From March 7th to 20th, the sixth graders of North Syracuse Central School District learned Early Chinese History (Ⅲ): Qin Dynasty in their social studies classes. There were two parts to this lesson. The first part covered the ancient three systems of Chinese Philosophy: Confucianism, Daoism, and Legalism. Legalism became the political philosophy of the Qin State. Eventually Qin became strong enough to defeat other states and unify the whole country. The second part included the five major achievements of the first emperor, Qin Shi Huang Di, and the Qin Dynasty. CIAU teachers Suping (Emma) Wang, Yuanhuan (Beverly) He and Ping (Kevin) Wang also prepared two videos for the Social Studies teachers for reference. One is about the Terra-Cotta Warriors; the other is about the history of the Great Wall of China. Students showed their great interest in this period of Chinese history.
Beverly introducing the Qin Dynasty
Emma introducing a timeline of Chinese history
In March and April, the fifth and sixth grade students at Roxboro and Gillette Road Middle Schools took enrichment classes in basic Mandarin Chinese language. The three Chinese teachers covered the topics numbers, fruit, chopsticks, currency, and time. The students learned how to use chopsticks. It was a big challenge to try to pick up jellybeans for the first time. The children were actively involved in the class activities and received two Chinese candies, Dabaitu and Yezitang, at the end of classes.
Kevin and his students
Speaking and guessing game in Mandarin class
On March 13th, the three Chinese teachers set up a display about the Chinese program at the Roxboro PTO/PIE Open House. At the Open House, parents went around the school to about twenty different tables and got information about various school and community activities. The Chinese instruction table showed parents the students’ work, along with two Chinese culture boards featuring Chinese zodiac, Peking Opera masks, paper cutting, calligraphy, Chinese knots, and photos of the Chinese New Year and Lantern Festival celebrations at the two schools. Parents and students also were given permission slips for enrichment Chinese class.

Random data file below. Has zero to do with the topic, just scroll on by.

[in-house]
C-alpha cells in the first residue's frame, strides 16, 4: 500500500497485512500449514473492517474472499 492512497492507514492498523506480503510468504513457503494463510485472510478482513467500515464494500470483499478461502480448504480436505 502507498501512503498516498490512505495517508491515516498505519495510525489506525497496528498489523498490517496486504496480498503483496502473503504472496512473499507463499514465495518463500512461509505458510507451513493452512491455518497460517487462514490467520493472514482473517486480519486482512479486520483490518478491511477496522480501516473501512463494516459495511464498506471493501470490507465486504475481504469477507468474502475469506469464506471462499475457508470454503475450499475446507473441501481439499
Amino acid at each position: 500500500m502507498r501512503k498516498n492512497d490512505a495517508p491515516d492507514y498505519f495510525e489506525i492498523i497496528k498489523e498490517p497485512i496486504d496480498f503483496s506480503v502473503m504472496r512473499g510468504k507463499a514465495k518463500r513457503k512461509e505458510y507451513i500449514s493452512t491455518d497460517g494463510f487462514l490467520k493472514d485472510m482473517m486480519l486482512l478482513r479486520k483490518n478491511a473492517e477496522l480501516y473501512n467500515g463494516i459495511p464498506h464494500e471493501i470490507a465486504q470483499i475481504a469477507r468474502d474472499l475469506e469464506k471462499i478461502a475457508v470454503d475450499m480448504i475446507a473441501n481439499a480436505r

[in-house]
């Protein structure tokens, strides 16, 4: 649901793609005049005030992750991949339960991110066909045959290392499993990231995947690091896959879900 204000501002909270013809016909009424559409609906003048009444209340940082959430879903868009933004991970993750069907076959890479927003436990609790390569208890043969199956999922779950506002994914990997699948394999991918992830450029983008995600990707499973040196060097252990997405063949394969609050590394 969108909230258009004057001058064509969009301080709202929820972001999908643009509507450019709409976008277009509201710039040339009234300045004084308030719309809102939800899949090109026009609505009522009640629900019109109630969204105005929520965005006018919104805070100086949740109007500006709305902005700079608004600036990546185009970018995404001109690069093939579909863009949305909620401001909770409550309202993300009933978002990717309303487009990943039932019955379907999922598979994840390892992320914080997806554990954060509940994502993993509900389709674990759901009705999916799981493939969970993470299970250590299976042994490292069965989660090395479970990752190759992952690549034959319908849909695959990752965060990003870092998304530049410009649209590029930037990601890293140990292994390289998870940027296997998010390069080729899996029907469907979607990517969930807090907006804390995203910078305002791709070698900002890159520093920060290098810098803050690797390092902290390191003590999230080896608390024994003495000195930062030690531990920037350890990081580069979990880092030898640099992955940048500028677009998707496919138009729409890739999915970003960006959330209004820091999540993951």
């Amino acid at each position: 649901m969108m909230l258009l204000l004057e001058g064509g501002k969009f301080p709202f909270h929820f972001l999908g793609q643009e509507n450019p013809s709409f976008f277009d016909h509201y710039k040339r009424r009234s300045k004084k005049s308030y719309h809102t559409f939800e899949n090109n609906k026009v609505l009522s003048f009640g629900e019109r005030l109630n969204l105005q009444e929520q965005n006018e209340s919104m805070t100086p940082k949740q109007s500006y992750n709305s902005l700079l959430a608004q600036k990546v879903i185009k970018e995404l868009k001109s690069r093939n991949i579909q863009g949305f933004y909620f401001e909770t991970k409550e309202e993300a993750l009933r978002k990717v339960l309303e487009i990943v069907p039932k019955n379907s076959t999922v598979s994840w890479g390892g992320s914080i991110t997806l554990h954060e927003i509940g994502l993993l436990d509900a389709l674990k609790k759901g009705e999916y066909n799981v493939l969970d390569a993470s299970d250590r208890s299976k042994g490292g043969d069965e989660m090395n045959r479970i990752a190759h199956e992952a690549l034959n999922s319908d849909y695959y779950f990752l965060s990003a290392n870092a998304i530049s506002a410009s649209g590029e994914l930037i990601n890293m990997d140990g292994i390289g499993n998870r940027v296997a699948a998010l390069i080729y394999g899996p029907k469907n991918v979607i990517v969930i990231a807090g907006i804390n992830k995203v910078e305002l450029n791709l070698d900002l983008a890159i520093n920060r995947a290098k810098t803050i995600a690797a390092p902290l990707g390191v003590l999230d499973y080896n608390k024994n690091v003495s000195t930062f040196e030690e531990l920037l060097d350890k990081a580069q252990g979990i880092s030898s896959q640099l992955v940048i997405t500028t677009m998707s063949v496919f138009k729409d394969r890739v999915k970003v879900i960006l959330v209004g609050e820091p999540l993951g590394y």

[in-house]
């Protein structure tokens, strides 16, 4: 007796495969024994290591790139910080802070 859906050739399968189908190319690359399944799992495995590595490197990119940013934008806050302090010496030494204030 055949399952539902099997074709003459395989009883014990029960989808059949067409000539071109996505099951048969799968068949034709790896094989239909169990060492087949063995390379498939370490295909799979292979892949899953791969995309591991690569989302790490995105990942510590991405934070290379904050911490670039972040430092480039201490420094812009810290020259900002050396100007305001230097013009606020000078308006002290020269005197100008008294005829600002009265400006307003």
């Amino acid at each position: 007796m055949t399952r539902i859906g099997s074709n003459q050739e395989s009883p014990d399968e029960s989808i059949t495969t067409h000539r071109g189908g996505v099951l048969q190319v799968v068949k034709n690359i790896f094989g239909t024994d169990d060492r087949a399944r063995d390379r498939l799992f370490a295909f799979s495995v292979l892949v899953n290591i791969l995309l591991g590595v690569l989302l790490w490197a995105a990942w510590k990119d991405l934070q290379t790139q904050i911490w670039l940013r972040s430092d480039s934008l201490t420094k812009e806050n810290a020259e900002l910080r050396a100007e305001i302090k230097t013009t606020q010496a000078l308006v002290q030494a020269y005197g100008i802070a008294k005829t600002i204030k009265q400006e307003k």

Display of Chinese programs at RRMS PTO/PIE Fair
Introducing the Chinese program to parents
On March 21st, at the invitation of Mr. Wright, a social studies teacher at Roxboro Road Middle School, Beverly and Emma observed Mr. Wright’s composition lesson with his American students. After class, the two Chinese teachers discussed the course content with Mr. Wright. The two teachers understood the correspondence between their courses and received a considerable benefit in teaching Chinese in American schools. Mr. Wright also said that he was very happy that the CIAU teachers could come to his class and expressed great support for the development of the Chinese program.
Beverly and Emma with Mr. Wright
On April 3rd and 4th, Mrs. Foley, a sixth grade social studies teacher at Roxboro Road Middle School, invited the Chinese teachers to participate in a lesson about ancient Chinese inventions. Mrs. Foley has been very supportive of the Chinese program and has worked with the Chinese teachers to coordinate lessons since September 2017. This particular class took the form of “Shark Tank,” a popular American TV show. Students role-played forming businesses offering ancient Chinese inventions. Sharks scored them for potential investment in their products. Emma and Beverly assisted. Beverly also served as the task of Shark's judging panel. The students were very prepared for their tasks and were very excited to see the arrival of the Chinese teachers. They asked the Chinese teachers many interesting questions, such as: What is the initial vision of papermaking? Where are the similarities and differences between Chinese coins and American coins? The teachers answered these questions patiently. Participating in American social studies classes helps the Chinese teachers to better explain Chinese history and culture and deepens the relationship between them and American teachers and students.
Mrs. Foley at her homeroom
Students introducing Chinese paper-making